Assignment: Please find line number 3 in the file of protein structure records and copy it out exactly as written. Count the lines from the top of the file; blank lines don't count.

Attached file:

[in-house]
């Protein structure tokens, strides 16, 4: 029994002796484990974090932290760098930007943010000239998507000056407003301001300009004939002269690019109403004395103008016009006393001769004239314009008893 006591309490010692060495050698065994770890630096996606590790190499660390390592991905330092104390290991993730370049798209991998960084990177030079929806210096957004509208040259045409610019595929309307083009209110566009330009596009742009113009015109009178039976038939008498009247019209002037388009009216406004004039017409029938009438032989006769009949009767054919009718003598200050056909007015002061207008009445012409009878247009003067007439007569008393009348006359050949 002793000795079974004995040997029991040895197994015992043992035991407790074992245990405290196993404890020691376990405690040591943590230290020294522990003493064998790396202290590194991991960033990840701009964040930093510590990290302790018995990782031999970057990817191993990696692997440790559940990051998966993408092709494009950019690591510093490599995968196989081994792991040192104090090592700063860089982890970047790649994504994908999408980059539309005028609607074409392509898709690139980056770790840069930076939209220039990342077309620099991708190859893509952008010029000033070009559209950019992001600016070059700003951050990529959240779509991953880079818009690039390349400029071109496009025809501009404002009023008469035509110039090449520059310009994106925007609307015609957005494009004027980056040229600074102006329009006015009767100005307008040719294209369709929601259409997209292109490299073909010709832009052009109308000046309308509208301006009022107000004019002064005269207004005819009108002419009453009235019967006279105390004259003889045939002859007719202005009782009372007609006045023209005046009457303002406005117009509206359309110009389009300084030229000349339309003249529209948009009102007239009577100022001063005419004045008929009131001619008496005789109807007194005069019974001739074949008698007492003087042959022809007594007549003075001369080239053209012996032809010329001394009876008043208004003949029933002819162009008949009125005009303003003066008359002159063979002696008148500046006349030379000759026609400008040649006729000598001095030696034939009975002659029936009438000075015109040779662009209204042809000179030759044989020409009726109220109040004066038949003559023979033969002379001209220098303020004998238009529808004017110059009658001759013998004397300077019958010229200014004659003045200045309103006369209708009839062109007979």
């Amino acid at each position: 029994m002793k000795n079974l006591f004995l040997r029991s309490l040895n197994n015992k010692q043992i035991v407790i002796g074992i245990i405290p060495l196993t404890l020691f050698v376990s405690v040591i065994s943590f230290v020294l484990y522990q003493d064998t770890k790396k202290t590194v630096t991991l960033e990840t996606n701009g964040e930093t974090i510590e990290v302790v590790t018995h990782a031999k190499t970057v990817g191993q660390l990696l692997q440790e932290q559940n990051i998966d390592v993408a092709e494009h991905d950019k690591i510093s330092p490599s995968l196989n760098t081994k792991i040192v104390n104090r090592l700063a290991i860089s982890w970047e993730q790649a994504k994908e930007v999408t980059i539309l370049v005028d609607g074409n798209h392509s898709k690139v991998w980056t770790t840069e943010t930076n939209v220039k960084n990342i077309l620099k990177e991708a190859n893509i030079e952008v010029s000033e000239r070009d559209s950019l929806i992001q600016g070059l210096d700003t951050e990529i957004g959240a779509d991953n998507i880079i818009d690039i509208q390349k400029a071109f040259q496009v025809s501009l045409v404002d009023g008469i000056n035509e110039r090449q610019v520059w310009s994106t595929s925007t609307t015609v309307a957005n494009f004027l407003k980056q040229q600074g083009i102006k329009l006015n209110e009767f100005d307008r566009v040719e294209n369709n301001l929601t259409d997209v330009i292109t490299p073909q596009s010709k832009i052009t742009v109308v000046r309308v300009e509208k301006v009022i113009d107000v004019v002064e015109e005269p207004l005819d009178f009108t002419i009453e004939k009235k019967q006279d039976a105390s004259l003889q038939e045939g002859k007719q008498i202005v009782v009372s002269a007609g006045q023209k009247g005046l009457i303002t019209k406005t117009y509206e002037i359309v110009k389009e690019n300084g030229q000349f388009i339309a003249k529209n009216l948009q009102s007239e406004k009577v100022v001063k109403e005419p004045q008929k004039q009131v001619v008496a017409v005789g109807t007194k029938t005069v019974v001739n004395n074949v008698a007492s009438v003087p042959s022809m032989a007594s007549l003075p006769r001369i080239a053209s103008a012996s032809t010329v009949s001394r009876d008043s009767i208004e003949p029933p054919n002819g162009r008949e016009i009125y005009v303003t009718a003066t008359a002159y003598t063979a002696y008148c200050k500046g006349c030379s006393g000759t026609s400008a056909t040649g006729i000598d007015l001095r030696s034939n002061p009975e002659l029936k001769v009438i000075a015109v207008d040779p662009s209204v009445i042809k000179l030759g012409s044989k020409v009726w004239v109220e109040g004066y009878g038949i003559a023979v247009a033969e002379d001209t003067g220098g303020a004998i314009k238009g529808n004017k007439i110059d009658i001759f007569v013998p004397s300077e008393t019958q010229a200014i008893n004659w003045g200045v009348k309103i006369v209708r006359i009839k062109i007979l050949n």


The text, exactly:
């Amino acid at each position: 029994m002793k000795n079974l006591f004995l040997r029991s309490l040895n197994n015992k010692q043992i035991v407790i002796g074992i245990i405290p060495l196993t404890l020691f050698v376990s405690v040591i065994s943590f230290v020294l484990y522990q003493d064998t770890k790396k202290t590194v630096t991991l960033e990840t996606n701009g964040e930093t974090i510590e990290v302790v590790t018995h990782a031999k190499t970057v990817g191993q660390l990696l692997q440790e932290q559940n990051i998966d390592v993408a092709e494009h991905d950019k690591i510093s330092p490599s995968l196989n760098t081994k792991i040192v104390n104090r090592l700063a290991i860089s982890w970047e993730q790649a994504k994908e930007v999408t980059i539309l370049v005028d609607g074409n798209h392509s898709k690139v991998w980056t770790t840069e943010t930076n939209v220039k960084n990342i077309l620099k990177e991708a190859n893509i030079e952008v010029s000033e000239r070009d559209s950019l929806i992001q600016g070059l210096d700003t951050e990529i957004g959240a779509d991953n998507i880079i818009d690039i509208q390349k400029a071109f040259q496009v025809s501009l045409v404002d009023g008469i000056n035509e110039r090449q610019v520059w310009s994106t595929s925007t609307t015609v309307a957005n494009f004027l407003k980056q040229q600074g083009i102006k329009l006015n209110e009767f100005d307008r566009v040719e294209n369709n301001l929601t259409d997209v330009i292109t490299p073909q596009s010709k832009i052009t742009v109308v000046r309308v300009e509208k301006v009022i113009d107000v004019v002064e015109e005269p207004l005819d009178f009108t002419i009453e004939k009235k019967q006279d039976a105390s004259l003889q038939e045939g002859k007719q008498i202005v009782v009372s002269a007609g006045q023209k009247g005046l009457i303002t019209k406005t117009y509206e002037i359309v110009k389009e690019n300084g030229q000349f388009i339309a003249k529209n009216l948009q009102s007239e406004k009577v100022v001063k109403e005419p004045q008929k004039q009131v001619v008496a017409v005789g109807t007194k029938t005069v019974v001739n004395n074949v008698a007492s009438v003087p042959s022809m032989a007594s007549l003075p006769r001369i080239a053209s103008a012996s032809t010329v009949s001394r009876d008043s009767i208004e003949p029933p054919n002819g162009r008949e016009i009125y005009v303003t009718a003066t008359a002159y003598t063979a002696y008148c200050k500046g006349c030379s006393g000759t026609s400008a056909t040649g006729i000598d007015l001095r030696s034939n002061p009975e002659l029936k001769v009438i000075a015109v207008d040779p662009s209204v009445i042809k000179l030759g012409s044989k020409v009726w004239v109220e109040g004066y009878g038949i003559a023979v247009a033969e002379d001209t003067g220098g303020a004998i314009k238009g529808n004017k007439i110059d009658i001759f007569v013998p004397s300077e008393t019958q010229a200014i008893n004659w003045g200045v009348k309103i006369v209708r006359i009839k062109i007979l050949n």